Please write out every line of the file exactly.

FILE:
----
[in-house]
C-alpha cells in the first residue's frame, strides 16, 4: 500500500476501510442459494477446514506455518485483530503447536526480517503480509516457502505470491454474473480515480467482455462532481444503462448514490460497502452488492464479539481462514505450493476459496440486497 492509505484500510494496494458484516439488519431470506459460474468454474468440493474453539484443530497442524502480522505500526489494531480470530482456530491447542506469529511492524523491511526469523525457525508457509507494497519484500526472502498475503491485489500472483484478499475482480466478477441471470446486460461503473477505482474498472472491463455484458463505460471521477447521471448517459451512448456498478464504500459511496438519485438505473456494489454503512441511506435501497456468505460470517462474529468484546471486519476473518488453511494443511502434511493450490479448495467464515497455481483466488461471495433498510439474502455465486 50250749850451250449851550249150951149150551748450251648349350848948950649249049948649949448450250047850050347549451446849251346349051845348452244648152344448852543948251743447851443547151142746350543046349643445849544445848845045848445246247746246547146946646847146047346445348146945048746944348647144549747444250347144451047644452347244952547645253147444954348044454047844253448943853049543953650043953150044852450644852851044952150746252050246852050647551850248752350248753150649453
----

[in-house]
C-alpha cells in the first residue's frame, strides 16, 4: 500500500476501510442459494477446514506455518485483530503447536526480517503480509516457502505470491454474473480515480467482455462532481444503462448514490460497502452488492464479539481462514505450493476459496440486497 492509505484500510494496494458484516439488519431470506459460474468454474468440493474453539484443530497442524502480522505500526489494531480470530482456530491447542506469529511492524523491511526469523525457525508457509507494497519484500526472502498475503491485489500472483484478499475482480466478477441471470446486460461503473477505482474498472472491463455484458463505460471521477447521471448517459451512448456498478464504500459511496438519485438505473456494489454503512441511506435501497456468505460470517462474529468484546471486519476473518488453511494443511502434511493450490479448495467464515497455481483466488461471495433498510439474502455465486 50250749850451250449851550249150951149150551748450251648349350848948950649249049948649949448450250047850050347549451446849251346349051845348452244648152344448852543948251743447851443547151142746350543046349643445849544445848845045848445246247746246547146946646847146047346445348146945048746944348647144549747444250347144451047644452347244952547645253147444954348044454047844253448943853049543953650043953150044852450644852851044952150746252050246852050647551850248752350248753150649453